Daytona adds more SAFER barrier to inside retaining walls

Wrecking is racing in NASCAR
Wrecking is racing in NASCAR

Looking ahead to 2016, track president Joie Chitwood III Chitwood says the track will be safer for competitors and fans thanks to additional SAFER barriers and grandstand seats built higher and away from the catch fence.

The Speedway had two chilling moments in 2015. Toward the end of the Speedweeks' Xfinity Series race, driver Kyle Busch broke his leg and foot when he crashed hard into the inside retaining wall.

In response to the crash, Chitwood said every inside retaining wall around the 2.5-mile tri-oval now has steel and form energy reduction (SAFER) barrier protecting drivers when racing resumes in January. Since the end of Speedweeks, the track has added >8,600 linear feet of SAFER installation, which is designed to absorb the shock of impact of a crashing race car. Then on the last lap of July's Coke Zero 400, which was delayed several hours by rain, Austin Dillon's car launched from the track surface into the catch fence, injuring 13 fans, sending one to the hospital.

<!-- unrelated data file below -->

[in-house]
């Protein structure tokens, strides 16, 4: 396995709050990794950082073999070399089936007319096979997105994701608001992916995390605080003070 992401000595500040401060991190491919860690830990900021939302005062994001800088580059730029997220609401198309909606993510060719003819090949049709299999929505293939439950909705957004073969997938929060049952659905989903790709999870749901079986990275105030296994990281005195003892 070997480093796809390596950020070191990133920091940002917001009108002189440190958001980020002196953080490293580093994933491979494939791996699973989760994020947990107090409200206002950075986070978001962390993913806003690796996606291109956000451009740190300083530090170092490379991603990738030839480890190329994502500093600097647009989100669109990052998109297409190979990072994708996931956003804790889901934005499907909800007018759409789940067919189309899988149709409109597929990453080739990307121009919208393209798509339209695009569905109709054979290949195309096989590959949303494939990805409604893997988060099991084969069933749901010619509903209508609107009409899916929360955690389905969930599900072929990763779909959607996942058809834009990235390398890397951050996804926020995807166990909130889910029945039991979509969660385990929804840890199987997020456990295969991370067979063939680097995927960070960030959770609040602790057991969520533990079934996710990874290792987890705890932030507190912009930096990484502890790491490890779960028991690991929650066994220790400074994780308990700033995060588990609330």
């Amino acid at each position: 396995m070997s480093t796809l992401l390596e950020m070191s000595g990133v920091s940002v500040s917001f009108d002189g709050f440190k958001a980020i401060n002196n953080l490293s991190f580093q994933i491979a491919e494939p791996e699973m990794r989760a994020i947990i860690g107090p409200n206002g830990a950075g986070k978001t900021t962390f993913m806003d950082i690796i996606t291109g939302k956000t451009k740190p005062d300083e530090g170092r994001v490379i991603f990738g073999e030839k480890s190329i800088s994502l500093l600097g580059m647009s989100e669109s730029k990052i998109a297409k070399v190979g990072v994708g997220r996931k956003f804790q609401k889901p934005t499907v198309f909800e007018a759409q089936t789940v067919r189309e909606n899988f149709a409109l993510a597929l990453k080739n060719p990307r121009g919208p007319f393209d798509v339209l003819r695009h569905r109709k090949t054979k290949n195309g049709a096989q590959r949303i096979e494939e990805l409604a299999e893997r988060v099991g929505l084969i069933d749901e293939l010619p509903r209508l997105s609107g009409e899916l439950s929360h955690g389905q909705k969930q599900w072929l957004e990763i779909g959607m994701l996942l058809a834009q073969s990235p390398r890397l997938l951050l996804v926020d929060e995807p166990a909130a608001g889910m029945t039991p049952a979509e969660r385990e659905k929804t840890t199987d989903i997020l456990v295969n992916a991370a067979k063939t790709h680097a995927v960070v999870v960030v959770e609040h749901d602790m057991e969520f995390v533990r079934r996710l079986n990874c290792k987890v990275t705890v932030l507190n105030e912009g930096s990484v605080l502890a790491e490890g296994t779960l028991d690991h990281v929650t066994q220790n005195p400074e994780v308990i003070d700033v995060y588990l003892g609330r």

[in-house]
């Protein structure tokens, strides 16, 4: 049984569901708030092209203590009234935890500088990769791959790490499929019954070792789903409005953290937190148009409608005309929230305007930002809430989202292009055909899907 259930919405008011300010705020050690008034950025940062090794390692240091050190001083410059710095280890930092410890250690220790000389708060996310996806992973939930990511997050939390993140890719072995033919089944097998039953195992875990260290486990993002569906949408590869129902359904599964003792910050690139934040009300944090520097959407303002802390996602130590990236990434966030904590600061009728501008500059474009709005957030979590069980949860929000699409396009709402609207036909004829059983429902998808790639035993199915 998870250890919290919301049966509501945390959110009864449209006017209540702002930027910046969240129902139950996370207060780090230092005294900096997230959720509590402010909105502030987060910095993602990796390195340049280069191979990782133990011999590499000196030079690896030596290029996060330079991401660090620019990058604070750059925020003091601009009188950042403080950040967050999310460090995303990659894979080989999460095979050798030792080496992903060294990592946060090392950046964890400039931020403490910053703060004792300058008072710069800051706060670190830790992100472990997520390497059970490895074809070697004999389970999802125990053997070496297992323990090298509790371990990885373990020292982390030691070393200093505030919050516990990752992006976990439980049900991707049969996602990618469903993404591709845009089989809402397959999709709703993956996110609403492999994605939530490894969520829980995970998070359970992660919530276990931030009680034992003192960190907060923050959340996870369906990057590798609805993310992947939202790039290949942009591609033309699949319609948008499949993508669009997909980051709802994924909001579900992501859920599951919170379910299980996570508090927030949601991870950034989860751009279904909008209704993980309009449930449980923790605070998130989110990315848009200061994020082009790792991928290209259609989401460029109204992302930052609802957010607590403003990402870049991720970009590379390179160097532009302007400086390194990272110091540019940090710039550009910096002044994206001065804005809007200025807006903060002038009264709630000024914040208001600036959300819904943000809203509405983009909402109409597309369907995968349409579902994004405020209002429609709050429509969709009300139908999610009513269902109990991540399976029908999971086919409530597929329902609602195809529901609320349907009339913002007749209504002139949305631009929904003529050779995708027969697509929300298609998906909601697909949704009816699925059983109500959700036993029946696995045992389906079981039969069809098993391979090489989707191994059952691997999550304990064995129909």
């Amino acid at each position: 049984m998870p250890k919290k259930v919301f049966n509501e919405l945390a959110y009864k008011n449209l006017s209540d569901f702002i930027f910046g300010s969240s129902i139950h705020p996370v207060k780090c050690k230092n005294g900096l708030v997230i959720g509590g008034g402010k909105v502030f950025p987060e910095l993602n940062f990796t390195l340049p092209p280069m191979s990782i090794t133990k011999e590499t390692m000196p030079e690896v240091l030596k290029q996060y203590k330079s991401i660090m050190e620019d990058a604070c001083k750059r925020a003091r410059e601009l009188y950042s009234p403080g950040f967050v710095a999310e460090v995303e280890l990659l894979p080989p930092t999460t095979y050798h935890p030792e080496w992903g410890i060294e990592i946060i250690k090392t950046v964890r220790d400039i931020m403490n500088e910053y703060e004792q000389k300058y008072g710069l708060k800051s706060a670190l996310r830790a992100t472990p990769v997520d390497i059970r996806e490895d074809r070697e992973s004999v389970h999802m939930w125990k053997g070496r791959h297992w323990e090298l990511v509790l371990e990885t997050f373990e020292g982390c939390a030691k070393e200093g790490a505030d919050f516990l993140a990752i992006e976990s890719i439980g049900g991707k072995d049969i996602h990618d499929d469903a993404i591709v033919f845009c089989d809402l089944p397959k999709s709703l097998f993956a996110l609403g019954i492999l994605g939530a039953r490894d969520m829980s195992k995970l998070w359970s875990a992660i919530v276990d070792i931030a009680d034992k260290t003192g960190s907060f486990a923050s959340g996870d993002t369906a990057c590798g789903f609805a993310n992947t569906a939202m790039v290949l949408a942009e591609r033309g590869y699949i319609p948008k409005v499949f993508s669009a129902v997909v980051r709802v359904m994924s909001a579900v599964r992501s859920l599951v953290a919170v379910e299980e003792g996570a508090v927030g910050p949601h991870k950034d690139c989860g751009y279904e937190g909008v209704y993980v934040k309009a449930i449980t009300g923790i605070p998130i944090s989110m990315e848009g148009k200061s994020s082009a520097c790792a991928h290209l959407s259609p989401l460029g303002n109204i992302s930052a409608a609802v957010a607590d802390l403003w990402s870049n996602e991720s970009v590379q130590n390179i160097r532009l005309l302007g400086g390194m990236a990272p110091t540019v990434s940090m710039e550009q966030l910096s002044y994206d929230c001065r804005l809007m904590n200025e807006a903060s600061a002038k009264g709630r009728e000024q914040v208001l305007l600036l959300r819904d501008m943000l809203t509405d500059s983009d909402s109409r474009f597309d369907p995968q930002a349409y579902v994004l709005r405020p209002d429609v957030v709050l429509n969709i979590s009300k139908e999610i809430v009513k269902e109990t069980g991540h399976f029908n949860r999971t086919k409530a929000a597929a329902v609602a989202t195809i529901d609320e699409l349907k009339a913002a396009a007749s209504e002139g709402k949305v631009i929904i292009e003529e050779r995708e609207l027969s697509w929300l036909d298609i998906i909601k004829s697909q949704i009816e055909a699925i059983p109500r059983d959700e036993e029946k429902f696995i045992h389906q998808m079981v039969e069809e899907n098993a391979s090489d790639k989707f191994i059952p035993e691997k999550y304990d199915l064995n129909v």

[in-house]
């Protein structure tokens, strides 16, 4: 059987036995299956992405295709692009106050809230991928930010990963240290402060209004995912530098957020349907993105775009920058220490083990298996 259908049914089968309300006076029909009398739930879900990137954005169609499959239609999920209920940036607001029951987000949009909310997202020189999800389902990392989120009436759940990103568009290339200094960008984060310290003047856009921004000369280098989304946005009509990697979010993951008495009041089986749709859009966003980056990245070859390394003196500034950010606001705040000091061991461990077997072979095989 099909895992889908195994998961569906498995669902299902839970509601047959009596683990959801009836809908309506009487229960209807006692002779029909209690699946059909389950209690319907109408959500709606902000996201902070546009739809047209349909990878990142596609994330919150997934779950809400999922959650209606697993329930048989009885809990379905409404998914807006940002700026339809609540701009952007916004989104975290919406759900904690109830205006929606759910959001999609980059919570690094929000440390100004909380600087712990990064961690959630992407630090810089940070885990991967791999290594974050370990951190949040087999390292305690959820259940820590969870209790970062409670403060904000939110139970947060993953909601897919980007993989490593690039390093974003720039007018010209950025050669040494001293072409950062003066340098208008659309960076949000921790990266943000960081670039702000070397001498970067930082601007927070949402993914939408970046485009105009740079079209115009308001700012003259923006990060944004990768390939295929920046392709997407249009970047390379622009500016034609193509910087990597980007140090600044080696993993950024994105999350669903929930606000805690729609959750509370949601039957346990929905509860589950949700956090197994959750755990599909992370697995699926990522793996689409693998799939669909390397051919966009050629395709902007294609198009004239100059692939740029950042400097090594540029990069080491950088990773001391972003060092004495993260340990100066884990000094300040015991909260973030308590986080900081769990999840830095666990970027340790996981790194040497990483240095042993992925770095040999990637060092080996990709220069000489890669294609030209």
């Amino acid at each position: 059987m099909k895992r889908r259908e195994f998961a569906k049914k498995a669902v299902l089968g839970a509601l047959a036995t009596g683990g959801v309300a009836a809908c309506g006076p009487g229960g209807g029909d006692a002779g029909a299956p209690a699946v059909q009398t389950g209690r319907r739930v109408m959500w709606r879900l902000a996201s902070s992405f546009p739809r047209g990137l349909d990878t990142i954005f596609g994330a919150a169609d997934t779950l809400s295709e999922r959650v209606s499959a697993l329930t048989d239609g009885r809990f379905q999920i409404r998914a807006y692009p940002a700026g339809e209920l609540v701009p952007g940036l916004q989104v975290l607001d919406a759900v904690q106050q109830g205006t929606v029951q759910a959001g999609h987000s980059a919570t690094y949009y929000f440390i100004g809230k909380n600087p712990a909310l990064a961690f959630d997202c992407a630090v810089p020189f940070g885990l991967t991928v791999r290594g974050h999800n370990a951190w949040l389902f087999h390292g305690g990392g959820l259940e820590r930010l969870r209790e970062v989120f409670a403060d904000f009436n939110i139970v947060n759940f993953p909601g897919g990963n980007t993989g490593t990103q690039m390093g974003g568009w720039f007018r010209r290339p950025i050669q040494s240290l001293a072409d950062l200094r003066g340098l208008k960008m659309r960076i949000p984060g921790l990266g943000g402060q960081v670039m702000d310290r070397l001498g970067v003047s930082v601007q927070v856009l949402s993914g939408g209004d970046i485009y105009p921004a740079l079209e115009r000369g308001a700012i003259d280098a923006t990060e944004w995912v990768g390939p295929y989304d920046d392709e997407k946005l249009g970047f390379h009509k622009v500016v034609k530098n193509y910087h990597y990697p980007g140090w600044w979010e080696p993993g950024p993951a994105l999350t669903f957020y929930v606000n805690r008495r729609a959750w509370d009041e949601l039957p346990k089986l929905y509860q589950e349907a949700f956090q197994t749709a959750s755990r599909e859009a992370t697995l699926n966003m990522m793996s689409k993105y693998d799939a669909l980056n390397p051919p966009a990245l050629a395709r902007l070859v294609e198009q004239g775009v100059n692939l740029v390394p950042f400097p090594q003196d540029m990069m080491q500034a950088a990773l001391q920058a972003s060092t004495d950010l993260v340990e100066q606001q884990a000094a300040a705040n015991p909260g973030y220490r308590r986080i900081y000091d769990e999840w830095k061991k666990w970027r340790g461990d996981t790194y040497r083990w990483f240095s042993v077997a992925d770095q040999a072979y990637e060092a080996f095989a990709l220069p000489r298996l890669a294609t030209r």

With the Daytona Rising design, fans will be less likely to deal with catch fence debris in the event of an incident. "With the new stadium, the set-back and raised first row provides an additional element to make sure we have our fans in a safer environment for the racing on the track" Chitwood said. "Whether it is SAFER barrier, the set-back of the seats and height of the first row, I think we have done a really good job for 2016. The goal is to make sure fans have a safe and great experience, no different for our drivers." Daytona Beach News-Journal

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